It is well known that I get very excited with extreme weather, I love downpours, damaging winds, disruptive snowfall, etc.
I think one could be (wrongly) accused of being heartless as said exciting weather causes great disruption, sometimes destruction to people’s houses and businesses, and now and again loss of life.
But one of the main reasons I do my spot of weather forecasting and run my Facebook page is I want the people that I care about (which isn’t just people I know) to have as much information as possible as to what the upcoming weather may be so they can make judgements as to whether they need to make any preparations.
Weather as a part of nature is a fact of life, we cannot change it (well maybe apart from cloud seeding and a few other controversial ideas) – extreme weather affects most people across the planet in one way or another, and steps can be taken to prepare oneself and one’s property from danger if one bothers to take a minute or two to keep up to date with forecasts.
For me, the most exciting weather is the tornado due to it’s almost random nature and the extreme power and intensity in such a short time – but when watching the videos of whole towns completely flattened one cannot help to feel emotion and question the morality of storm chasing.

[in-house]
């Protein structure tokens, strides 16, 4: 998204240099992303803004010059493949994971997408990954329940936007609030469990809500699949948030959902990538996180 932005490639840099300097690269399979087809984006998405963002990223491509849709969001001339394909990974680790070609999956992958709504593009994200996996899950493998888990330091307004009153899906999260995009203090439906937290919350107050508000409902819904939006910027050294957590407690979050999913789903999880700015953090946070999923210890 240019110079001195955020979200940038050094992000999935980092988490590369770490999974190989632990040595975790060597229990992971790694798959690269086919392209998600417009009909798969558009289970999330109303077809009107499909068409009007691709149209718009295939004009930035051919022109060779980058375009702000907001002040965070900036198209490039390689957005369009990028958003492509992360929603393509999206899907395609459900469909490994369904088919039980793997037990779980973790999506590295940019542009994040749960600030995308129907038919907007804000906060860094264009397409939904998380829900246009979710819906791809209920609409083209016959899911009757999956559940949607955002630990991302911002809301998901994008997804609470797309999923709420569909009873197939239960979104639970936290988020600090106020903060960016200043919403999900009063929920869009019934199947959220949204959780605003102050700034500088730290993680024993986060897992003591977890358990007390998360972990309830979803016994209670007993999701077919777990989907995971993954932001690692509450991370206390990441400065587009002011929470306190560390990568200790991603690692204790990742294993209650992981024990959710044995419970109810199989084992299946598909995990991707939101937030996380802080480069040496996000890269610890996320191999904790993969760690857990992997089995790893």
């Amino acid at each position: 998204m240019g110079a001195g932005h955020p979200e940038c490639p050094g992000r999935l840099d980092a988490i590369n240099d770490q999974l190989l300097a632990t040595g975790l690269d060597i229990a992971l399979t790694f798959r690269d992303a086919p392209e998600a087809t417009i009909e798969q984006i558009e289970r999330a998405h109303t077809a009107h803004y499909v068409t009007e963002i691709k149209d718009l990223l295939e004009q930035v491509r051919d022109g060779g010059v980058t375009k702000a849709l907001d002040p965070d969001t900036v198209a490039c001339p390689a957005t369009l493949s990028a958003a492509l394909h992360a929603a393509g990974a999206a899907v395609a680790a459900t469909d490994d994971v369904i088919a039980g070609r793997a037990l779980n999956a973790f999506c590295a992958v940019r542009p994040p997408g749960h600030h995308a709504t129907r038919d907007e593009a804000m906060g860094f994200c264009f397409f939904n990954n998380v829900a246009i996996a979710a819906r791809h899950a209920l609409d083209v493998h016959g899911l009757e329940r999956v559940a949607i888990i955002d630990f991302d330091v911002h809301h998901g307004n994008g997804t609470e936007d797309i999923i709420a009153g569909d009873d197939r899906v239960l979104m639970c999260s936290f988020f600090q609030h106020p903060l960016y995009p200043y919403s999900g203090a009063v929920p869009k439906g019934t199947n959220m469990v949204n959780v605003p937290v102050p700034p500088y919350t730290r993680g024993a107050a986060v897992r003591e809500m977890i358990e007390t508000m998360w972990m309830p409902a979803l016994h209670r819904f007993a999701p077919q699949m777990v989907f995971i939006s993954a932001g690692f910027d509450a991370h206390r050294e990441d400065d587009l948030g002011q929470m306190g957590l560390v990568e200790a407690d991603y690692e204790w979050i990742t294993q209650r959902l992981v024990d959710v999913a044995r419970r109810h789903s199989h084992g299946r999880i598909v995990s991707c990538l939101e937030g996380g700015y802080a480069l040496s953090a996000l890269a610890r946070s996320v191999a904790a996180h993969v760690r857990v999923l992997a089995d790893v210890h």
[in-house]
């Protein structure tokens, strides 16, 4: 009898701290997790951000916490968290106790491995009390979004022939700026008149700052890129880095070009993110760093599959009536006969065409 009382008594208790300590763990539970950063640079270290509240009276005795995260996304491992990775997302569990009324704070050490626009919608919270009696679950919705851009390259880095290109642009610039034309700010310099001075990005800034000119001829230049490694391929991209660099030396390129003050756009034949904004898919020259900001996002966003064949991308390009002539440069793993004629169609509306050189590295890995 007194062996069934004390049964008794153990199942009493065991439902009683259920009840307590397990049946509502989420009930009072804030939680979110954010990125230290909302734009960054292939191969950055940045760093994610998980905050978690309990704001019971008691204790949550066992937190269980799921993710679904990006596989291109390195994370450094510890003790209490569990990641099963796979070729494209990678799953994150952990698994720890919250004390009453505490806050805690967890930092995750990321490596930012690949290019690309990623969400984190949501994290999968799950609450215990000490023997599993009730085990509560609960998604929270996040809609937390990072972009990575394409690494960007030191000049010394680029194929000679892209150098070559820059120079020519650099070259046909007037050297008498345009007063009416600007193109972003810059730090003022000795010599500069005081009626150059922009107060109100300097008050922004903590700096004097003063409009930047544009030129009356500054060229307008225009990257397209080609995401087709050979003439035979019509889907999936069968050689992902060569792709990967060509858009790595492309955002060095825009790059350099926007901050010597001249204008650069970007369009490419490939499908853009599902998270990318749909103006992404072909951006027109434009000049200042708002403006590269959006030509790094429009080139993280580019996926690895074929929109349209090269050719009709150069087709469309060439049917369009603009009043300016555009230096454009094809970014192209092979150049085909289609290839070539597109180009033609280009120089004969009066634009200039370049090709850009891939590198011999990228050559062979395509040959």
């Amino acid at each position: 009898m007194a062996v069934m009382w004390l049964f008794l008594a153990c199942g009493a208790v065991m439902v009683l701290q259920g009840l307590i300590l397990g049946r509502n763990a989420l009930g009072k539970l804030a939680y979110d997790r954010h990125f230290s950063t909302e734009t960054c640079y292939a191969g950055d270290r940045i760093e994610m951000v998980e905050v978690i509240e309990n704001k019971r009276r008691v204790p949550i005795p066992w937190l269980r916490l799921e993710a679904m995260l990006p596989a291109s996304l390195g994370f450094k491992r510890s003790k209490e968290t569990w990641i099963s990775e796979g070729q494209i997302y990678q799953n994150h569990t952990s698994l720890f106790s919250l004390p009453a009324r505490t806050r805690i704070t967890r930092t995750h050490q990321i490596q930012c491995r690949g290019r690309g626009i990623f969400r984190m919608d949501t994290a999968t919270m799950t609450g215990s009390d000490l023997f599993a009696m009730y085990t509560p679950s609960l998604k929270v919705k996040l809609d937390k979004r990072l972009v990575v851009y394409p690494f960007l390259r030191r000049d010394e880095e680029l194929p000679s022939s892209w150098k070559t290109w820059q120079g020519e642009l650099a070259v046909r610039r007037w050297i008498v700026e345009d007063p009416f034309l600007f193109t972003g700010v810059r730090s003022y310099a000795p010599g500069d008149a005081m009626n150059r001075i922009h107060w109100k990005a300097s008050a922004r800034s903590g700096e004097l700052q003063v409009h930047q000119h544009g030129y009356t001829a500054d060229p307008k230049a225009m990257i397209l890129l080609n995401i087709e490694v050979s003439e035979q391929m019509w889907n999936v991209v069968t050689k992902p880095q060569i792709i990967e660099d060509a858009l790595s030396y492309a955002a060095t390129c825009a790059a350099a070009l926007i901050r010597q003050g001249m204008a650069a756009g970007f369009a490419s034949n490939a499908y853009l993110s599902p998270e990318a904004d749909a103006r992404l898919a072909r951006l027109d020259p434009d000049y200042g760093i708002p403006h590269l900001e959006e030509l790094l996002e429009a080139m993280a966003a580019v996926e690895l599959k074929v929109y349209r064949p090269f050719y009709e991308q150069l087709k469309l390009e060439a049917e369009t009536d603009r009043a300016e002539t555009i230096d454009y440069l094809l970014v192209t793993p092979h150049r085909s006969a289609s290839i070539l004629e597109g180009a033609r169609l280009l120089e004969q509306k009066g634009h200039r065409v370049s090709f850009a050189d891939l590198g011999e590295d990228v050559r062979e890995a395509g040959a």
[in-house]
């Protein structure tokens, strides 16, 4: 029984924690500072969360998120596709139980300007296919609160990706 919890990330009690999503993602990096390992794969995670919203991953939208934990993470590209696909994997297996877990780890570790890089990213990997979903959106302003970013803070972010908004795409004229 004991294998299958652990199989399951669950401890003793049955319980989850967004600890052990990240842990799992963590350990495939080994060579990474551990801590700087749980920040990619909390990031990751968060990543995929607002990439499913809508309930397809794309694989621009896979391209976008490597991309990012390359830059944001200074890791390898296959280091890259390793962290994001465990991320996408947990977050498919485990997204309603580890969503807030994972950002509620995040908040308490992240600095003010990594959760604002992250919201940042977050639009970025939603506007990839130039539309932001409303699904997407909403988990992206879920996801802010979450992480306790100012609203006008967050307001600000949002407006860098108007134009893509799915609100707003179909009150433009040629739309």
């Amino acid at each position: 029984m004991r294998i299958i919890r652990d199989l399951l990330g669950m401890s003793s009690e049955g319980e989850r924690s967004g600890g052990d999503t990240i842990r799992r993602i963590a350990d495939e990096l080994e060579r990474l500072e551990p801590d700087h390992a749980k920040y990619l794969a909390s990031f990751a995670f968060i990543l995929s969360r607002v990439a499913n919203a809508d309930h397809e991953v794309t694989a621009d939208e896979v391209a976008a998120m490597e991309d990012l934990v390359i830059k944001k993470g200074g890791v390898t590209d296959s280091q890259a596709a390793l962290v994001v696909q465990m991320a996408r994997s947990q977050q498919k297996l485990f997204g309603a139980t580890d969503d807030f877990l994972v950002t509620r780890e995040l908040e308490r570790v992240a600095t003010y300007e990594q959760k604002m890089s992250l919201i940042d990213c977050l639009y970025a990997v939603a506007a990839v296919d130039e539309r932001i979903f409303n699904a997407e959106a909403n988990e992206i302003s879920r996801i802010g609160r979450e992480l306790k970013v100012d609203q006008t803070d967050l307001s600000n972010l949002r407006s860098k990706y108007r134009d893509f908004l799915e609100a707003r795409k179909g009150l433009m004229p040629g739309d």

But whilst there is a minority in America that views storm chasers as scum, many of those in affected areas rely on information from chasers to keep safe. The fascination of extreme weather for many folks does save lives.
Many are also scientists looking to study the storms to learn further and help future predictions of severe weather outbreaks.
My longest-standing dream is to go storm-chasing in America and I will do my best to ensure I achieve it in the next few years. Of course I am unlikely to be contributing to the scientific aspect in any way other than part-funding the trip through the fees (approx £1.5-£2k) however the knowledge I gain from first-hand experience of such storms will help my personal education in such matters…it is not beyond the realms of possibility to get a significant tornado in the UK.
So whilst there is of course a voyeuristic nature and a sense of excitement and fascination when it comes to the extremes of weather for those of us with this obsession, there is also a greater good at heart and a scientific or education purpose to what many of us do when following the weather.